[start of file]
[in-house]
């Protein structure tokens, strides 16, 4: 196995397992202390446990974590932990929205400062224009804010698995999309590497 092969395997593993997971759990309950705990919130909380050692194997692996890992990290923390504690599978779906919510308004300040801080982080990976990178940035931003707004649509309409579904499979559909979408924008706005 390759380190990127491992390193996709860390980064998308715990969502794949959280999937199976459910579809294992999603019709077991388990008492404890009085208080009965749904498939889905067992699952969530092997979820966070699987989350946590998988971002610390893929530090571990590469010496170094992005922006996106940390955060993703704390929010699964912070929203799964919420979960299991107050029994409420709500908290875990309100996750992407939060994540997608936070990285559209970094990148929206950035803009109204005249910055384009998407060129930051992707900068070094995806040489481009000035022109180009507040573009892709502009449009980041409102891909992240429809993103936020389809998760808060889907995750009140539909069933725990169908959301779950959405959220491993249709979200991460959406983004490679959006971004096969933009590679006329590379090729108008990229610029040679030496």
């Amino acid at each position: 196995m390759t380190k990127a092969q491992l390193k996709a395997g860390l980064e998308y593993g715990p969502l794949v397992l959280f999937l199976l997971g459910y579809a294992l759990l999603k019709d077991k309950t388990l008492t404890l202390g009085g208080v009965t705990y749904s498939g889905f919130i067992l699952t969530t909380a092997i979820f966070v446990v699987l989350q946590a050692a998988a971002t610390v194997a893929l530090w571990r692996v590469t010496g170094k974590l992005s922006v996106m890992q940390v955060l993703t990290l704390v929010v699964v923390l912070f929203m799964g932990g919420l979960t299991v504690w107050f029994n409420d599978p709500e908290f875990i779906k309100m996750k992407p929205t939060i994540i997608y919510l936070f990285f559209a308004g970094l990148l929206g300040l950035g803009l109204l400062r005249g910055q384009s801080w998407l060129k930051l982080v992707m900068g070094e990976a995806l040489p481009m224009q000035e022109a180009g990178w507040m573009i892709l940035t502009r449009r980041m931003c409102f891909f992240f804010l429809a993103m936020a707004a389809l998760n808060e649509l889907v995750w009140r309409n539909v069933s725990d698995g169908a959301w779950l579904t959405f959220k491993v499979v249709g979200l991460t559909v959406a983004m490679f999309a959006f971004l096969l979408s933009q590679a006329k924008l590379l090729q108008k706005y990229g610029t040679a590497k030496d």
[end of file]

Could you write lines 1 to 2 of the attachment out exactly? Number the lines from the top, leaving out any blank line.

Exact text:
[in-house]
């Protein structure tokens, strides 16, 4: 196995397992202390446990974590932990929205400062224009804010698995999309590497 092969395997593993997971759990309950705990919130909380050692194997692996890992990290923390504690599978779906919510308004300040801080982080990976990178940035931003707004649509309409579904499979559909979408924008706005 390759380190990127491992390193996709860390980064998308715990969502794949959280999937199976459910579809294992999603019709077991388990008492404890009085208080009965749904498939889905067992699952969530092997979820966070699987989350946590998988971002610390893929530090571990590469010496170094992005922006996106940390955060993703704390929010699964912070929203799964919420979960299991107050029994409420709500908290875990309100996750992407939060994540997608936070990285559209970094990148929206950035803009109204005249910055384009998407060129930051992707900068070094995806040489481009000035022109180009507040573009892709502009449009980041409102891909992240429809993103936020389809998760808060889907995750009140539909069933725990169908959301779950959405959220491993249709979200991460959406983004490679959006971004096969933009590679006329590379090729108008990229610029040679030496």